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This effort grew out the intellectual backdrop of the Transit and Abacus projects. Years prototyping Transit machines with Tom Simon and his specialization philosophy set the stage for my initial interest in FPGAs for computing. The initial ideas for the DPGA grew out of dialogs with Mike Bolotski in which we tried to reconcile Abacus, his SIMD architecture which he described as ``a bunch of one-bit processors, '' with FPGAs, which looked to me like ``a bunch of one-bit processors.''
Tom Knight has been my research advisor since I was a junior. He has always encouraged me to focus on the big idea and has been supportive as I explored sometimes radical points of view. He gave me plenty of freedom to do the right thing, and hopefully, I have lived up to the confidence and trust implied by that autonomy.
The efforts of Jeremy Brown, Derrick Chen, Ian Eslick, Ethan Mirsky, and Edward Tau during and after 6.371 made the DPGA prototype possible. Ian's perseverance to finalize the layout and verification was particular responsible for the completion of that effort. Ed and Ian both helped see the DPGA prototype through its final postmortem.
TSFPGA and MATRIX were both possible only because of Derrick Chen and Ethan Mirsky, the Master of Engineering students who respectively took ownership of the microarchitecture and VLSI portions of those designs. We were largely able to complement each other's efforts in our attempts to understand and develop these architectures.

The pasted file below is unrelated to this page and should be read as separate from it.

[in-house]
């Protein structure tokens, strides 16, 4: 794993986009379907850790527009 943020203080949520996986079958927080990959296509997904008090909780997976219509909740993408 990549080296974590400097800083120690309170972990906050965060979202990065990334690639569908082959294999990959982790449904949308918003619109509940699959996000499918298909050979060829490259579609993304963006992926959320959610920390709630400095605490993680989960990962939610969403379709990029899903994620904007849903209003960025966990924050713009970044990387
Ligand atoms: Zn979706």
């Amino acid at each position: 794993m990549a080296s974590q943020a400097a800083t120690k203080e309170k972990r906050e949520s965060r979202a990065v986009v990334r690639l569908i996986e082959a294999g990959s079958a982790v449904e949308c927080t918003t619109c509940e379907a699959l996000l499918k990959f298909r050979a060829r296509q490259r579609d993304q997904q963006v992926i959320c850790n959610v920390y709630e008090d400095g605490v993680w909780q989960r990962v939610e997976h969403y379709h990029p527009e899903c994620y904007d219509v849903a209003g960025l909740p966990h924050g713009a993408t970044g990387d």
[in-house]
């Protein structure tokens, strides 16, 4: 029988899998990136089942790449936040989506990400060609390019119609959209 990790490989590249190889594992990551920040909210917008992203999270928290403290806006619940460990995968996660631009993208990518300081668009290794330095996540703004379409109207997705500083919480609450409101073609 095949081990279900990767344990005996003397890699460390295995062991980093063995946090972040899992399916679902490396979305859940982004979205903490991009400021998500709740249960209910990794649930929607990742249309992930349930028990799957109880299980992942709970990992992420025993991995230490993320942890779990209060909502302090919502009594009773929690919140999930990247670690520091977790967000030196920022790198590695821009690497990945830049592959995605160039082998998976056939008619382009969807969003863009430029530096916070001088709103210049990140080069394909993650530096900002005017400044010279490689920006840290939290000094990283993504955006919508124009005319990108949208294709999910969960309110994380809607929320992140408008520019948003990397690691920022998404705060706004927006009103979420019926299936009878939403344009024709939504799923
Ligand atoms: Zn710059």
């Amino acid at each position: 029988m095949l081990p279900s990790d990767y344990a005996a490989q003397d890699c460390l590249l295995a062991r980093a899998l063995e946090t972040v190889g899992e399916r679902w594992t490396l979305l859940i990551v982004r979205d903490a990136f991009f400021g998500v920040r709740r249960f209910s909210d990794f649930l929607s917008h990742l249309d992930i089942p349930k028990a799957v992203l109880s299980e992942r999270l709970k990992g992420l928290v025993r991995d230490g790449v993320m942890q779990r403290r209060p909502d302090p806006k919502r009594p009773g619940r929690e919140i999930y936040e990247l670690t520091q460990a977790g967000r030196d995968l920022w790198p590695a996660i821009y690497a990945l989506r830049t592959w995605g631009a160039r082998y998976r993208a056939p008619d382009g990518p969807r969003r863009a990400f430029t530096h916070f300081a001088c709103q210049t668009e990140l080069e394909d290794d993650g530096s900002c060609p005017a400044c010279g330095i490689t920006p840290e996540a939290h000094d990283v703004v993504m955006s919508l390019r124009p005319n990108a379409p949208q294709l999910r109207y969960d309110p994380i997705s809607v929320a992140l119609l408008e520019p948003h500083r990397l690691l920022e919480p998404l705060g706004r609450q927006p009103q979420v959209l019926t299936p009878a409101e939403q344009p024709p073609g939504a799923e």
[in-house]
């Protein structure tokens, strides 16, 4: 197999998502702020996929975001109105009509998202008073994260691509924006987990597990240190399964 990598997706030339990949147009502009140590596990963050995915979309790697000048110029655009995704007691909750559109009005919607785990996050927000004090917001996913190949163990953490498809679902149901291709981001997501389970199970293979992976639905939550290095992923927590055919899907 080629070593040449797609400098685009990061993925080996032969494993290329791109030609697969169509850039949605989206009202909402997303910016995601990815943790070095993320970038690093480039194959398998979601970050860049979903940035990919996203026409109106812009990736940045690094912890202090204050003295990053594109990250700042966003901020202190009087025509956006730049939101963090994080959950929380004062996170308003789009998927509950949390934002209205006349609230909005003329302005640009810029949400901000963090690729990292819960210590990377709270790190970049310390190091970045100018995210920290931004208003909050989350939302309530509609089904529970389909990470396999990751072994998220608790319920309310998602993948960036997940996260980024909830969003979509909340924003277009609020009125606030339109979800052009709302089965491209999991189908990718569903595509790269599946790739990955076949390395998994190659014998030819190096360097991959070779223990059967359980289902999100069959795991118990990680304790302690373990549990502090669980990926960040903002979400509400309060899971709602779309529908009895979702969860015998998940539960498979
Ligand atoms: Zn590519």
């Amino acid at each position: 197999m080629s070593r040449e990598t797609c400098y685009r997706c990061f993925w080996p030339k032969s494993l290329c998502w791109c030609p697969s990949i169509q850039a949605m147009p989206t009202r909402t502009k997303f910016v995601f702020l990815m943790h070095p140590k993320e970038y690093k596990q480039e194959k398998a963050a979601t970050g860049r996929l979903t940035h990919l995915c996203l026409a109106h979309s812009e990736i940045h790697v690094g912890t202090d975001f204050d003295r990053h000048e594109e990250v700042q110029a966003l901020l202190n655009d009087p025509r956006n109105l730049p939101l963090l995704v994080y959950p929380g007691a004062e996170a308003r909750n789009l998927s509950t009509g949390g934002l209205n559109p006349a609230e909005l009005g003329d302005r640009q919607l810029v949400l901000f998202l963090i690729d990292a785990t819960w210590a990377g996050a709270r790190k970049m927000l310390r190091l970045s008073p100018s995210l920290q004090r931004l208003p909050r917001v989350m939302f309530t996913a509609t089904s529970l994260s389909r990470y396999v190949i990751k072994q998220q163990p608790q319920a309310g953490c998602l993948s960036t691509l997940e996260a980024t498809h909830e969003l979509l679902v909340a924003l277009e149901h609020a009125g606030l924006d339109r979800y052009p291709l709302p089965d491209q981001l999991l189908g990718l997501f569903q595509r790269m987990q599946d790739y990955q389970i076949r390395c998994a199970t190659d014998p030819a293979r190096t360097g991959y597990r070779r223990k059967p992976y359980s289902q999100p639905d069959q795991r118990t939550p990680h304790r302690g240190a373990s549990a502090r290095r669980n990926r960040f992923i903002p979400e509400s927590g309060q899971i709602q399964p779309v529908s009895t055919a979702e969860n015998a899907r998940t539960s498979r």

Discussion with Rich Lethin, Russ Tessier, and Jonathan Babb at MIT were useful in focusing in on the key issues which needed addressing.
Regular interaction with the emerging reconfigurable computing community was valuable for encouragement and for identifying key problems and issues. Notably, discussions with Brad Taylor, Mike Butts, Brad Hutchings, Bill Magione-Smith, John Villasenor, Phil Kuekes, Steve Trimberger, Mike Smith, and Carl Ebling have been helpful in identifying the questions which need answers and cleaning up ideas for presentation.
Thomas McDermott provided valuable feedback on the early chapters of this work.
The availability of high-quality, experimental CAD tools in source form from universities made the experimental mapping work done here feasible. University of Toronto's Chortle provided a clean basis for several early experiments in DPGA synthesis. UC Berkeley's SIS was used for standard, technology independent circuit mapping. UC Berkeley's mustang was the workhorse behind multicontext FSM mapping.
This research was supported by the Advanced Research Projects Agency of the Department of Defense under Rome Labs contract number F30602-94-C-0252.